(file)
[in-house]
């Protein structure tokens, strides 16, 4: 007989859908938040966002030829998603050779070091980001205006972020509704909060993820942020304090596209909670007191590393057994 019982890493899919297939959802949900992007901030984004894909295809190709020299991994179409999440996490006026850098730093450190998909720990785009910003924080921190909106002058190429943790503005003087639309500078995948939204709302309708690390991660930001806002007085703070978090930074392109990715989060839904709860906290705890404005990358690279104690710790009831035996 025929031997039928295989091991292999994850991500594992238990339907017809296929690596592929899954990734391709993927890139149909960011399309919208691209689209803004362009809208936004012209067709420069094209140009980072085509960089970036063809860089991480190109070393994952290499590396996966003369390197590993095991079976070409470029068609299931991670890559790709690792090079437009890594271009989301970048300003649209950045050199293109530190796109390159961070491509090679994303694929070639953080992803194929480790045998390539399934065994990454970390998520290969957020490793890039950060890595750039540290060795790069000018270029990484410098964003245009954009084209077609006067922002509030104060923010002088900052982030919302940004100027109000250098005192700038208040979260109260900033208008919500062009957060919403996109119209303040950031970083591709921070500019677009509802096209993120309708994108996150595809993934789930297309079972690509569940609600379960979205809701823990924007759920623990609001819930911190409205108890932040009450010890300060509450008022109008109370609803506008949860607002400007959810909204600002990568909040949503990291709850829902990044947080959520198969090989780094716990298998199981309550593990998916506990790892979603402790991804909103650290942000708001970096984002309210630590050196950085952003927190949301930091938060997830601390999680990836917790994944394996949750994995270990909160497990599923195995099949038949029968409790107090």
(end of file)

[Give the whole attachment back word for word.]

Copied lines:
[in-house]
């Protein structure tokens, strides 16, 4: 007989859908938040966002030829998603050779070091980001205006972020509704909060993820942020304090596209909670007191590393057994 019982890493899919297939959802949900992007901030984004894909295809190709020299991994179409999440996490006026850098730093450190998909720990785009910003924080921190909106002058190429943790503005003087639309500078995948939204709302309708690390991660930001806002007085703070978090930074392109990715989060839904709860906290705890404005990358690279104690710790009831035996 025929031997039928295989091991292999994850991500594992238990339907017809296929690596592929899954990734391709993927890139149909960011399309919208691209689209803004362009809208936004012209067709420069094209140009980072085509960089970036063809860089991480190109070393994952290499590396996966003369390197590993095991079976070409470029068609299931991670890559790709690792090079437009890594271009989301970048300003649209950045050199293109530190796109390159961070491509090679994303694929070639953080992803194929480790045998390539399934065994990454970390998520290969957020490793890039950060890595750039540290060795790069000018270029990484410098964003245009954009084209077609006067922002509030104060923010002088900052982030919302940004100027109000250098005192700038208040979260109260900033208008919500062009957060919403996109119209303040950031970083591709921070500019677009509802096209993120309708994108996150595809993934789930297309079972690509569940609600379960979205809701823990924007759920623990609001819930911190409205108890932040009450010890300060509450008022109008109370609803506008949860607002400007959810909204600002990568909040949503990291709850829902990044947080959520198969090989780094716990298998199981309550593990998916506990790892979603402790991804909103650290942000708001970096984002309210630590050196950085952003927190949301930091938060997830601390999680990836917790994944394996949750994995270990909160497990599923195995099949038949029968409790107090």